Ag issues take center stage at Legislature
The Idaho State Capitol Building
| February 8, 2022 1:00 AM
There was a lot of discussion about agricultural issues at the Idaho State Legislature last week.
Budget hearings on Higher Education started in JFAC, and the University of Idaho’s College of Agricultural and Life Sciences brought in updates and propositions to resolve the current veterinary medicine task force, and staff retention issues before the House and Senate Agriculture Affairs Committees.
Michael P. Parella, dean of the College of Agricultural and Life Sciences, gave presentations before the committees first focusing on the year’s progress. He thanks the college's collaborations with commissions like the Idaho Potato Commission, Legislature, stakeholders, and private citizen’s contributions.
“Our extension faculty has made 265,000 face-to-face contacts in 2021 and again this is in a COVID dominated year right, so still tremendous delivery of information, it’s attributed to those faculty stepping up” said Parella.
In 2021, over 51,000 Idaho youth were involved with U of I extension 4-H Youth Development programs, including 14,000 4-H club members. Parella recognizes the difference youth involvement makes on enrollment to higher education after high school.
“They are community oriented, they’re leaders, they’re self-confident, and they are more inclined to go to college, not necessarily 4-year school, but going on to higher education, and that is a big issue in the state” said Parella.
Parella also mentioned the Chobani Scholarship, which brings this goal to action. Chobani supports students that come from farming families to further their education, and return to agriculture afterwards.
Despite the pandemic, the College of Agriculture and Life Sciences has had one of the largest classes ever, and Parella expects this trend of growth to continue; there are serious challenges the college faces, however.
Over the past 12 months, CALS has lost 22 faculty and 53 staff positions, for an overall turnover rate of 16%. With a 6.2% inflation rate across the country, the college is “barely treading water” with wages. The greatest impact is at the Research and Extension Centers, and county offices.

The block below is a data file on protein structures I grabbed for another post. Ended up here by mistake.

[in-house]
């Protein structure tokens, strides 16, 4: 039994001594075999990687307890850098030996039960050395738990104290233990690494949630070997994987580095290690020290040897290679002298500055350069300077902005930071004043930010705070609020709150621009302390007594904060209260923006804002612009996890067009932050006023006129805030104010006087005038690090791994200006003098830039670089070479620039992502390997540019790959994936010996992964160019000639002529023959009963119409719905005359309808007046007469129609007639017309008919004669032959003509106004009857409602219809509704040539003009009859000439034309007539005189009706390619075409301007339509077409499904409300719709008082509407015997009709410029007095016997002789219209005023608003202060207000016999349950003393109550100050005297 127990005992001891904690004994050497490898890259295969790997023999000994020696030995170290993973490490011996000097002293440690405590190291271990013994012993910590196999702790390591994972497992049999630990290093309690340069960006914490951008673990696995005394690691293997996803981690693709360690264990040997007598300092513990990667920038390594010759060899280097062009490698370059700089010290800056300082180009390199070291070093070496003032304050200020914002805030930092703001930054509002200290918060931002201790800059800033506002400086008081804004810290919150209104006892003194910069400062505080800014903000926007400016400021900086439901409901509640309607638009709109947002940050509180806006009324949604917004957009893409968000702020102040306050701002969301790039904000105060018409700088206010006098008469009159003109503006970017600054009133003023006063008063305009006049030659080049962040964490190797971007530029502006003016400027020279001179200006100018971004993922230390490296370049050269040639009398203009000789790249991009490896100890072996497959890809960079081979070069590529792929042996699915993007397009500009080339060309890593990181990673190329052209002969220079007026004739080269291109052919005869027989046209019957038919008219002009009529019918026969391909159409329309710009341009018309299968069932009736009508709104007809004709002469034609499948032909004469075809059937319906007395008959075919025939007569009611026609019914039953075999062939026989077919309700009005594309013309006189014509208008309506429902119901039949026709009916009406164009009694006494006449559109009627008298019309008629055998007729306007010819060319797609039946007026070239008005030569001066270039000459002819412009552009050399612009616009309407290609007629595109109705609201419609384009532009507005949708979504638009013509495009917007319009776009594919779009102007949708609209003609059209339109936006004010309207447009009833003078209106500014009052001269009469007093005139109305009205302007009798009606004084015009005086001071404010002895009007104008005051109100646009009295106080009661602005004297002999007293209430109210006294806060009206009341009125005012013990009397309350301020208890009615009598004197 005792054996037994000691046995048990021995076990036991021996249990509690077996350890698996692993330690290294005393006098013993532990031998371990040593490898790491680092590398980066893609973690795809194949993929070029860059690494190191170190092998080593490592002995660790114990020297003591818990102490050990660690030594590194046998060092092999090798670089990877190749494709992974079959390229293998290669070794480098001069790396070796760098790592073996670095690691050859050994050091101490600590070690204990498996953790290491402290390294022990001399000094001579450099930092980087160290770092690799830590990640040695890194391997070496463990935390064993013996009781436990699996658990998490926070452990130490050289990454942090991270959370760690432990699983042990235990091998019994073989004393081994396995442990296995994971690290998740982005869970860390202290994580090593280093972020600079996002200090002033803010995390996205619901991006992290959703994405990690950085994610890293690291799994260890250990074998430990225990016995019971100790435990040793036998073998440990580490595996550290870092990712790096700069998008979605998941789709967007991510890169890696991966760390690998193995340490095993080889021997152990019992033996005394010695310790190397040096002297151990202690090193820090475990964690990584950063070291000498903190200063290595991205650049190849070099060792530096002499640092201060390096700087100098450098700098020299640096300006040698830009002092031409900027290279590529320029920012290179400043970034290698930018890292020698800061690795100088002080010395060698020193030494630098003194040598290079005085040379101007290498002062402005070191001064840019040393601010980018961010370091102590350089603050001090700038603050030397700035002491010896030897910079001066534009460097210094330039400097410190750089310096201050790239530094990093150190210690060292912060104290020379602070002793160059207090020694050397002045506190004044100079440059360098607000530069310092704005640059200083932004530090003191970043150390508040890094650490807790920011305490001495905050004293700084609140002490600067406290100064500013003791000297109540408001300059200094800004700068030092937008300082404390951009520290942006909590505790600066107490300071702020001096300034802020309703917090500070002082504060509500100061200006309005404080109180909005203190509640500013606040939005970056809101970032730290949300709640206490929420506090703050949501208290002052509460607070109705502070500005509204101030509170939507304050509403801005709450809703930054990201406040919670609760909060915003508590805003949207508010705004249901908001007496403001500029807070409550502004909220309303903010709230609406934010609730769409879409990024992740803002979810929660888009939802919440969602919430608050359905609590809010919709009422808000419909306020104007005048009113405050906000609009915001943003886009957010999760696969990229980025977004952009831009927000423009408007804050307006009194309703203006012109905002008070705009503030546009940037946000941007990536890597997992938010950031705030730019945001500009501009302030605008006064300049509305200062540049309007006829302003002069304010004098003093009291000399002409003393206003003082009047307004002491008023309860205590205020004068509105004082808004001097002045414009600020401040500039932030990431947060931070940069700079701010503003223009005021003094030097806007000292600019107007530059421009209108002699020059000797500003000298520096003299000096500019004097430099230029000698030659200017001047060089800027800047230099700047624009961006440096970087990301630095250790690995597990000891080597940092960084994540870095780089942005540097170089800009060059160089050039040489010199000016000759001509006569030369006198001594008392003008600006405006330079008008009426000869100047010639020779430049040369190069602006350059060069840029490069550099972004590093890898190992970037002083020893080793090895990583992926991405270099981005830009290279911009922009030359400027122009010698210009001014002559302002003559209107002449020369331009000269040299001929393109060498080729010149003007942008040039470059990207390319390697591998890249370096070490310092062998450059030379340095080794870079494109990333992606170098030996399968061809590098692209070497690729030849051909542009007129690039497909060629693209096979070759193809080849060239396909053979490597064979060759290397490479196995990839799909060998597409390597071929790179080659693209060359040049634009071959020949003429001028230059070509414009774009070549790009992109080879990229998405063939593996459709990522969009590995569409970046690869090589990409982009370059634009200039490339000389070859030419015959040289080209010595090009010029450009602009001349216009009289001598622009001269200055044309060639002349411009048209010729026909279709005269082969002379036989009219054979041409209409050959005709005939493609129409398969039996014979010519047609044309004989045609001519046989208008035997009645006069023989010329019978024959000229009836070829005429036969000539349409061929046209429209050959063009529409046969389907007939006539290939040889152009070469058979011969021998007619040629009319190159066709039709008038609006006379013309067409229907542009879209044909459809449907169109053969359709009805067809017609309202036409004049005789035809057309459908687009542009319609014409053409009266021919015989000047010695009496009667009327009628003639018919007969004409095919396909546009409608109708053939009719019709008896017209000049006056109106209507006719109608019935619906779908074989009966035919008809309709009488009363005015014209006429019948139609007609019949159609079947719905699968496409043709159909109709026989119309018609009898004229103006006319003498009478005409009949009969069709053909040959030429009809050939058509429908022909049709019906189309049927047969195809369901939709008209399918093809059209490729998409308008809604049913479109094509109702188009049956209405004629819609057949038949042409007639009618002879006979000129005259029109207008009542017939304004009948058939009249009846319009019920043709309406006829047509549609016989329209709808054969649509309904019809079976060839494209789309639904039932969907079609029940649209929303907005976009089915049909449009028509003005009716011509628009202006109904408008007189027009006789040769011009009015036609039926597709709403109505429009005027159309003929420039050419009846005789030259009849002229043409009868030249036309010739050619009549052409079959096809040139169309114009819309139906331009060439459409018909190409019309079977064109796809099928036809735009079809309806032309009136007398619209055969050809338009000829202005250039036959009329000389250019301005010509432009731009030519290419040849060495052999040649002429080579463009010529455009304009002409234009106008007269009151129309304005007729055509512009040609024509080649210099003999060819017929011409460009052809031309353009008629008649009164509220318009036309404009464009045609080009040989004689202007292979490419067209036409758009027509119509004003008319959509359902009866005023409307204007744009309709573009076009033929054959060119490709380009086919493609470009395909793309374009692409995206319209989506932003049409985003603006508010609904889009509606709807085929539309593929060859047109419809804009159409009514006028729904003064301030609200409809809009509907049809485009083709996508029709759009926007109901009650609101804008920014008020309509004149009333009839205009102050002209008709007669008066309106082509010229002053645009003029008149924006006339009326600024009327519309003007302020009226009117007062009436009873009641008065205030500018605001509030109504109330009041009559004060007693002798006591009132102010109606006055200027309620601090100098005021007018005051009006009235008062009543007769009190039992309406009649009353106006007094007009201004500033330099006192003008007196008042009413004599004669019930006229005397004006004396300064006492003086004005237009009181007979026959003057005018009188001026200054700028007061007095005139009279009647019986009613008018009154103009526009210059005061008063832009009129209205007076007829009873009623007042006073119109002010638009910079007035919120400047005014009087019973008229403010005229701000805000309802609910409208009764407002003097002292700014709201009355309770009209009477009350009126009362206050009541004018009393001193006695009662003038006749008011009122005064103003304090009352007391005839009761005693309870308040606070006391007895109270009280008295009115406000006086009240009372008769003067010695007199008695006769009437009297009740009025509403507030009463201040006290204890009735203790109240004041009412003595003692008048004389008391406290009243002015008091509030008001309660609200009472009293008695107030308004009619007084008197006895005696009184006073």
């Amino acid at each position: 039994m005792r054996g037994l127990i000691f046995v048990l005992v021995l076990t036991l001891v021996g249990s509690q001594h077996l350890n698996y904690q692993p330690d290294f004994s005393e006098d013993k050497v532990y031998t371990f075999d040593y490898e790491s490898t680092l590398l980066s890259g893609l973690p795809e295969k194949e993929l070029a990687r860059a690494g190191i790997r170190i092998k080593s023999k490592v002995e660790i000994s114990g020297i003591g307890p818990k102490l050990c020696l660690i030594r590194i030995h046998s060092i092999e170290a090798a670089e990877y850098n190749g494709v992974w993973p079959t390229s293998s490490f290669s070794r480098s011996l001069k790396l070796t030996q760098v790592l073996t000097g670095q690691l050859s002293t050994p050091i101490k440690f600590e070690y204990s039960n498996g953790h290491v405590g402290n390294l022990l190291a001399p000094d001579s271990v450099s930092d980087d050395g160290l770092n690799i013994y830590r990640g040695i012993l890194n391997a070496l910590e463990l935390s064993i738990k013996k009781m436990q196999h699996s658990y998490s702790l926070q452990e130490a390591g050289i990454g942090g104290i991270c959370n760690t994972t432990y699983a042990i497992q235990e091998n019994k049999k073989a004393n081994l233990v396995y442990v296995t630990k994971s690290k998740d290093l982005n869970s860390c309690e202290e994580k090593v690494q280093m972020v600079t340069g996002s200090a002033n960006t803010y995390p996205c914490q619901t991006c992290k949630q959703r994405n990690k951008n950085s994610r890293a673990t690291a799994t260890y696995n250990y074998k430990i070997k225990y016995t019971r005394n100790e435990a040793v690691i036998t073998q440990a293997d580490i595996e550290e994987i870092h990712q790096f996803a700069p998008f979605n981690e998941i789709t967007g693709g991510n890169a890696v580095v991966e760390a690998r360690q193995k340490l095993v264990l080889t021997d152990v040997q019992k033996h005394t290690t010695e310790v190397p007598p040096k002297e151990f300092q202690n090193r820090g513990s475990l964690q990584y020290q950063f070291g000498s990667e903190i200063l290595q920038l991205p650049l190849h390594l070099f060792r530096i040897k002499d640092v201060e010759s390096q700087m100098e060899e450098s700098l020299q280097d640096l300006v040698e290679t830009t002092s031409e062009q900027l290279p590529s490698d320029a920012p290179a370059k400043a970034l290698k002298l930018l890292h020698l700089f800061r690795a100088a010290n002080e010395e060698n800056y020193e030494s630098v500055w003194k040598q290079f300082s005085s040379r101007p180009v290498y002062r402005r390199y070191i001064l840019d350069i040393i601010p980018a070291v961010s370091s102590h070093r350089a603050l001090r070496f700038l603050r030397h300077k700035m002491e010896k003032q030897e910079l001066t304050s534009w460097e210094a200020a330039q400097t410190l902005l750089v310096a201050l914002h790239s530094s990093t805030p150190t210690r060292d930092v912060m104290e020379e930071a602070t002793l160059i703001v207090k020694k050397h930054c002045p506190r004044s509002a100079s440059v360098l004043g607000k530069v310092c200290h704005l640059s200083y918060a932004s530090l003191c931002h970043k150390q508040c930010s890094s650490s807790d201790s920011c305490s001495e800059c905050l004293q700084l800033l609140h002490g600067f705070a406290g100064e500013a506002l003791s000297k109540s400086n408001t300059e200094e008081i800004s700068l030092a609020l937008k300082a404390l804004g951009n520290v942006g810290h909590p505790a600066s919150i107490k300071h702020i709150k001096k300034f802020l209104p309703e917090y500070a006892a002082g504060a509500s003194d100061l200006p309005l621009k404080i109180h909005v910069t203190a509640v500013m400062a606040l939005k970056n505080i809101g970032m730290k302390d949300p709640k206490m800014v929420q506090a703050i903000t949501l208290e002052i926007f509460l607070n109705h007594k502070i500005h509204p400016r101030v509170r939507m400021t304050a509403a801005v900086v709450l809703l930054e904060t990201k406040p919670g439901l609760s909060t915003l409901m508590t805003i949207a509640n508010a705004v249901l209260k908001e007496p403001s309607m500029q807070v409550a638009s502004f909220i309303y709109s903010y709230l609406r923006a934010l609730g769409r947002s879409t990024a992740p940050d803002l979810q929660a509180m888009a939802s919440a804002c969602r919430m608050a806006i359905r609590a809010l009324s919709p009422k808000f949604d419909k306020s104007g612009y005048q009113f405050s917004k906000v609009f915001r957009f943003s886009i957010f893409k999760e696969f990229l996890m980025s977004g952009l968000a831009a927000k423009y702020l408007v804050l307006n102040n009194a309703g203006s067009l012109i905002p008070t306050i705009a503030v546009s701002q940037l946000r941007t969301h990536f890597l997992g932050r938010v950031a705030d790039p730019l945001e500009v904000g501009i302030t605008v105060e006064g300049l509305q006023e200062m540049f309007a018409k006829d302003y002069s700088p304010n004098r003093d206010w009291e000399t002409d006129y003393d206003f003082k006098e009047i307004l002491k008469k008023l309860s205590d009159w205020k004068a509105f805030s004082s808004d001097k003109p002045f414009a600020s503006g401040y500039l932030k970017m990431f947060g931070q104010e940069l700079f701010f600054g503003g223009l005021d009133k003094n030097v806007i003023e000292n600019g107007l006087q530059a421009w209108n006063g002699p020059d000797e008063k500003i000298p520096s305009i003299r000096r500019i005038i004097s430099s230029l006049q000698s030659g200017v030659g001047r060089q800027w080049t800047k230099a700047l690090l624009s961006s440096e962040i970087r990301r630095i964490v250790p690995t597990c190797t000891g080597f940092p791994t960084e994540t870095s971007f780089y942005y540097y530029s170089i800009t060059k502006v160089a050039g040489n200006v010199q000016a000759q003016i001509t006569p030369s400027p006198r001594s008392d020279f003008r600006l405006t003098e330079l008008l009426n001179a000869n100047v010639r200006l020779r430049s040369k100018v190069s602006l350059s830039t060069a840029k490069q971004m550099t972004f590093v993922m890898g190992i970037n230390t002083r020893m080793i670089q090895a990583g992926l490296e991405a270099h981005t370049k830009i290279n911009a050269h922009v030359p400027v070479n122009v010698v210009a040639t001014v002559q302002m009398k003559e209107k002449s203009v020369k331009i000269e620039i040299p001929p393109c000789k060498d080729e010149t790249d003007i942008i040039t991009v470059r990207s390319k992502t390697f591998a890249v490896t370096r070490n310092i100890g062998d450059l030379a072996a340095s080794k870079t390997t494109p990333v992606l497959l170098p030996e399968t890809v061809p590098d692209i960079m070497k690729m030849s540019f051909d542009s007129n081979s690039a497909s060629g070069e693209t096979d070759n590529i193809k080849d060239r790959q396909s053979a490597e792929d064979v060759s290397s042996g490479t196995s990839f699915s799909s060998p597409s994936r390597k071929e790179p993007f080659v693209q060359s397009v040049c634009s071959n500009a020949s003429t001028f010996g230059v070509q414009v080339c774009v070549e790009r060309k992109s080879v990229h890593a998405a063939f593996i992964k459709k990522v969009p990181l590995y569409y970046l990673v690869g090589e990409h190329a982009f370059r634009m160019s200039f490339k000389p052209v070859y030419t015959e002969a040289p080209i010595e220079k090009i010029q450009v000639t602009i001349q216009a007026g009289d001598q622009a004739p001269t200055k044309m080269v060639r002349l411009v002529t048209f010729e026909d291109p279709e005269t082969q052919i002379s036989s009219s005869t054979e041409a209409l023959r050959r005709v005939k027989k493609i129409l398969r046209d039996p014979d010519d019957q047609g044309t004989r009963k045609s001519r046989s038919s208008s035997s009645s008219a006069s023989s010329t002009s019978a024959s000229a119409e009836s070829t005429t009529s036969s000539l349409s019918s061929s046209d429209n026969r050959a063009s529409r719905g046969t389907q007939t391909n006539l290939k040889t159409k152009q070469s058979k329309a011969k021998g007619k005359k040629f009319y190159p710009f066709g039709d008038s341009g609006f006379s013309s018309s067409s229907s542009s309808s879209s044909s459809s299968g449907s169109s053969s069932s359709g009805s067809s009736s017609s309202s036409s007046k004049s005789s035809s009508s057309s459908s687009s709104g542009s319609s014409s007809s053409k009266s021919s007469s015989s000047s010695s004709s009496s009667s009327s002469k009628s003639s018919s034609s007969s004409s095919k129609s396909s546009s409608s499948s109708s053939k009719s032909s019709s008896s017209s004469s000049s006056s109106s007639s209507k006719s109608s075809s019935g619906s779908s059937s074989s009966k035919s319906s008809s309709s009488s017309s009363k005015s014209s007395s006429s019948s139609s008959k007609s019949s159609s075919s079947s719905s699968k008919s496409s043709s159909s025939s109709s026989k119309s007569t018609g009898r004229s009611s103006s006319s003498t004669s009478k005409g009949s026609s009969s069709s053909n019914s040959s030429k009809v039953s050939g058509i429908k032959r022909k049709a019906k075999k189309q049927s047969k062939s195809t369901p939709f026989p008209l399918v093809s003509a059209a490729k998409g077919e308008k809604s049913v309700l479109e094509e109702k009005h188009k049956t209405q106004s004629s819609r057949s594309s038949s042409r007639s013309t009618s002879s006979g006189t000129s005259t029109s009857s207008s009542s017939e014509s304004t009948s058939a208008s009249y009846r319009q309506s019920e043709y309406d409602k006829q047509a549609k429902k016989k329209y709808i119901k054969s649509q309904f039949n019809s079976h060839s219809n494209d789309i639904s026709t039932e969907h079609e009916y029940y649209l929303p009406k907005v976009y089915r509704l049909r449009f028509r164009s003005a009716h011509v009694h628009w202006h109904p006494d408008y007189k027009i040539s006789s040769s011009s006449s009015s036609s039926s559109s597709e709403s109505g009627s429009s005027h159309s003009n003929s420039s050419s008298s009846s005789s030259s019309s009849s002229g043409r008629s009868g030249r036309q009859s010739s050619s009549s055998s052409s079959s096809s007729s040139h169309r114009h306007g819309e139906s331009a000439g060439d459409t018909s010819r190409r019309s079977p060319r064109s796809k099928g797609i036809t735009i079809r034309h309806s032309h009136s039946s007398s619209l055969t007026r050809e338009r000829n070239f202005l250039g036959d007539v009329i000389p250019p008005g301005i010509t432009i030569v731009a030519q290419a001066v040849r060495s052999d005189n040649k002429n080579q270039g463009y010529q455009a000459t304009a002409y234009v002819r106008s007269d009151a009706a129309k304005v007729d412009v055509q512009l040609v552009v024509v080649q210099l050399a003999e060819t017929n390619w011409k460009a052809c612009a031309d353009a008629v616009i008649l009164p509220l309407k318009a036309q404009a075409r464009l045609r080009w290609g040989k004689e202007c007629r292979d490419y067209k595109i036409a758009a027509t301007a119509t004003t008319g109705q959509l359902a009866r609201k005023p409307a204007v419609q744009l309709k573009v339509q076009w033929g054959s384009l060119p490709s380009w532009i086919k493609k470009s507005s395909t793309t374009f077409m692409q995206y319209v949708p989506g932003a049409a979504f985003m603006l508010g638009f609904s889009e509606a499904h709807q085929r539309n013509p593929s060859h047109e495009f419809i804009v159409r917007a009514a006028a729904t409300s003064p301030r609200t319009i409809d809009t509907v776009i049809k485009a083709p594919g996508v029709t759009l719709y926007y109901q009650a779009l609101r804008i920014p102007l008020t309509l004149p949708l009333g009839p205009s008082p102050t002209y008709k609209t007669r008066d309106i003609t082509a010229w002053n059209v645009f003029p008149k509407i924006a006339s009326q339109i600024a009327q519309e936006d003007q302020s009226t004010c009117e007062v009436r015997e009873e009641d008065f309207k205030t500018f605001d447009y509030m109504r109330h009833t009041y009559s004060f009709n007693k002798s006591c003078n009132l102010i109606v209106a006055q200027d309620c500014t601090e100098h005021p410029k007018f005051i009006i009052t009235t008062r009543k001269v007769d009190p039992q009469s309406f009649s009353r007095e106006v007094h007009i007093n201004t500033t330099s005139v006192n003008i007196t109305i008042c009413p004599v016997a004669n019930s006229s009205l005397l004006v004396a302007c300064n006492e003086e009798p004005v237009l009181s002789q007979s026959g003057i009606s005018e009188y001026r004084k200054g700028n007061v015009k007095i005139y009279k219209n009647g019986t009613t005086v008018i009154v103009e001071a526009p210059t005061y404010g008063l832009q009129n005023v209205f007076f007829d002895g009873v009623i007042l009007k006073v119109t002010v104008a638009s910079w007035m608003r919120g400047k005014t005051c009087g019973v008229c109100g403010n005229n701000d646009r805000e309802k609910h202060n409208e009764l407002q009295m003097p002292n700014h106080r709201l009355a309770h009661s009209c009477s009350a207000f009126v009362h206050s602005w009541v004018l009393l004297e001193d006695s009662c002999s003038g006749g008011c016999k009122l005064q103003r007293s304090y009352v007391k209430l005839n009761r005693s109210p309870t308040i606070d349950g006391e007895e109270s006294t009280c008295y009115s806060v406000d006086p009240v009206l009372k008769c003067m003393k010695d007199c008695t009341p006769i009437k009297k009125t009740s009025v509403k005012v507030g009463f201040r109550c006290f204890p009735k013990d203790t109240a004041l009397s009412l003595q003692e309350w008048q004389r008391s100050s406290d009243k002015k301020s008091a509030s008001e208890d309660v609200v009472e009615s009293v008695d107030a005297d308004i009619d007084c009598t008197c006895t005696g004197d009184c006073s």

“We are facing faculty and staff salary issues… And then we also have some challenges with the WIMU program, which is our program in collaboration with Washington State University that basically trains veterinarians to return to Idaho to practice primarily food animal medicine in rural communities” said Parella.
50 students applied to the WIMU Regional Program in Veterinary Medicine, and only about 10 of those students focused on food animals. Because Washington State University has large food animal rotations, they do not need large food animal veterinarians, and essentially de-emphasize this focus, creating a struggle for U of I. Veterinarians that serve the agricultural industry are vital.
To incentivize students, Parella suggests extra points for students that choose to focus on food animals, or debt relief possibly.
Besides these concerns, CALS introduces IdahoCAFE an environmental research program that has applicability to existing dairy operations. This research center focuses on dairy, food processing, demonstration and discovery, as well as workforce development.
From a budget perspective, IdahoCAFE will also be selling milk and the revenue from this will be going towards the university.
The Idaho Potato Commission gave a presentation Wednesday before the House of Agricultural affairs highlighting the goal to keep farms in the family.
“We need to partner together to market these Ag job to our kids” said Patrick Kole, Vice President of the Idaho Potato Commission.
Jessica Megis is an intern with the University of Idaho McClure Center for Public Policy Research and the UI JAMM News Service.